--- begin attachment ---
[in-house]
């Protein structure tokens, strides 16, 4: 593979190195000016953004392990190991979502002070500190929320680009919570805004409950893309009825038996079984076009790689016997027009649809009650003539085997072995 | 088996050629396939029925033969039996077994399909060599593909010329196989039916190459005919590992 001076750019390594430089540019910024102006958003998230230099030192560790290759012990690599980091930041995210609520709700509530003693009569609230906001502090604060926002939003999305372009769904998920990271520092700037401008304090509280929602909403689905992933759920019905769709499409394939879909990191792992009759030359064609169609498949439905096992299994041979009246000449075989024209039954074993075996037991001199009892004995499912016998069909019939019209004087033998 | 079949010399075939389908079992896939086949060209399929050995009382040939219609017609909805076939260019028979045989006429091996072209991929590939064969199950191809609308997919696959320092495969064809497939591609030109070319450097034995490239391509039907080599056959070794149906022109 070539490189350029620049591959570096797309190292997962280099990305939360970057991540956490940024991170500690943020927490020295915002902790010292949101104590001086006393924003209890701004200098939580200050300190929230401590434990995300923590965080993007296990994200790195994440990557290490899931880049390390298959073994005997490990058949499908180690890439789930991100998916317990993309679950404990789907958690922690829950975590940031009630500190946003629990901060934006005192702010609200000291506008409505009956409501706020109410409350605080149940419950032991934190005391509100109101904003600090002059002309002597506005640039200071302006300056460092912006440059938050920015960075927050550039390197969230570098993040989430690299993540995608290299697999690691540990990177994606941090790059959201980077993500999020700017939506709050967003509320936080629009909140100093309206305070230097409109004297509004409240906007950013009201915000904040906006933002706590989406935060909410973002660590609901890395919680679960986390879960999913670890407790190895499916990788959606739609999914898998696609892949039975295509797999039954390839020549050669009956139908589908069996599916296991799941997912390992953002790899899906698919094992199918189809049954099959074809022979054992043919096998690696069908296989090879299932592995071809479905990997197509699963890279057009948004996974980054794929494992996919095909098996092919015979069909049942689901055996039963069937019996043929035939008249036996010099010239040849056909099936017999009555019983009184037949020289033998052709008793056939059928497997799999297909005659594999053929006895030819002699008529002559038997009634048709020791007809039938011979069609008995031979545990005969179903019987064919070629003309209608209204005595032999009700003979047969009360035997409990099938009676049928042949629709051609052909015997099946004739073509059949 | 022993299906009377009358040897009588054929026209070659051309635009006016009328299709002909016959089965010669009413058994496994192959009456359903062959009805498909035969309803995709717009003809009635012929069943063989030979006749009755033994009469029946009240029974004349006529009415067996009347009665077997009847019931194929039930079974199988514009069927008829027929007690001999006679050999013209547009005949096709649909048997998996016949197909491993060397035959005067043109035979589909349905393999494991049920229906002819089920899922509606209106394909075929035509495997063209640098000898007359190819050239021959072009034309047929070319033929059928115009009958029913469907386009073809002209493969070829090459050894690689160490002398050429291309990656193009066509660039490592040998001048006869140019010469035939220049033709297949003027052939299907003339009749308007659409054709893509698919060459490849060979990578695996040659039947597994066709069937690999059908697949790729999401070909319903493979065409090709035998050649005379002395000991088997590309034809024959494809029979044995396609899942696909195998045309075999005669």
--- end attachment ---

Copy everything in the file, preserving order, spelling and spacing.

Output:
[in-house]
């Protein structure tokens, strides 16, 4: 593979190195000016953004392990190991979502002070500190929320680009919570805004409950893309009825038996079984076009790689016997027009649809009650003539085997072995 | 088996050629396939029925033969039996077994399909060599593909010329196989039916190459005919590992 001076750019390594430089540019910024102006958003998230230099030192560790290759012990690599980091930041995210609520709700509530003693009569609230906001502090604060926002939003999305372009769904998920990271520092700037401008304090509280929602909403689905992933759920019905769709499409394939879909990191792992009759030359064609169609498949439905096992299994041979009246000449075989024209039954074993075996037991001199009892004995499912016998069909019939019209004087033998 | 079949010399075939389908079992896939086949060209399929050995009382040939219609017609909805076939260019028979045989006429091996072209991929590939064969199950191809609308997919696959320092495969064809497939591609030109070319450097034995490239391509039907080599056959070794149906022109 070539490189350029620049591959570096797309190292997962280099990305939360970057991540956490940024991170500690943020927490020295915002902790010292949101104590001086006393924003209890701004200098939580200050300190929230401590434990995300923590965080993007296990994200790195994440990557290490899931880049390390298959073994005997490990058949499908180690890439789930991100998916317990993309679950404990789907958690922690829950975590940031009630500190946003629990901060934006005192702010609200000291506008409505009956409501706020109410409350605080149940419950032991934190005391509100109101904003600090002059002309002597506005640039200071302006300056460092912006440059938050920015960075927050550039390197969230570098993040989430690299993540995608290299697999690691540990990177994606941090790059959201980077993500999020700017939506709050967003509320936080629009909140100093309206305070230097409109004297509004409240906007950013009201915000904040906006933002706590989406935060909410973002660590609901890395919680679960986390879960999913670890407790190895499916990788959606739609999914898998696609892949039975295509797999039954390839020549050669009956139908589908069996599916296991799941997912390992953002790899899906698919094992199918189809049954099959074809022979054992043919096998690696069908296989090879299932592995071809479905990997197509699963890279057009948004996974980054794929494992996919095909098996092919015979069909049942689901055996039963069937019996043929035939008249036996010099010239040849056909099936017999009555019983009184037949020289033998052709008793056939059928497997799999297909005659594999053929006895030819002699008529002559038997009634048709020791007809039938011979069609008995031979545990005969179903019987064919070629003309209608209204005595032999009700003979047969009360035997409990099938009676049928042949629709051609052909015997099946004739073509059949 | 022993299906009377009358040897009588054929026209070659051309635009006016009328299709002909016959089965010669009413058994496994192959009456359903062959009805498909035969309803995709717009003809009635012929069943063989030979006749009755033994009469029946009240029974004349006529009415067996009347009665077997009847019931194929039930079974199988514009069927008829027929007690001999006679050999013209547009005949096709649909048997998996016949197909491993060397035959005067043109035979589909349905393999494991049920229906002819089920899922509606209106394909075929035509495997063209640098000898007359190819050239021959072009034309047929070319033929059928115009009958029913469907386009073809002209493969070829090459050894690689160490002398050429291309990656193009066509660039490592040998001048006869140019010469035939220049033709297949003027052939299907003339009749308007659409054709893509698919060459490849060979990578695996040659039947597994066709069937690999059908697949790729999401070909319903493979065409090709035998050649005379002395000991088997590309034809024959494809029979044995396609899942696909195998045309075999005669």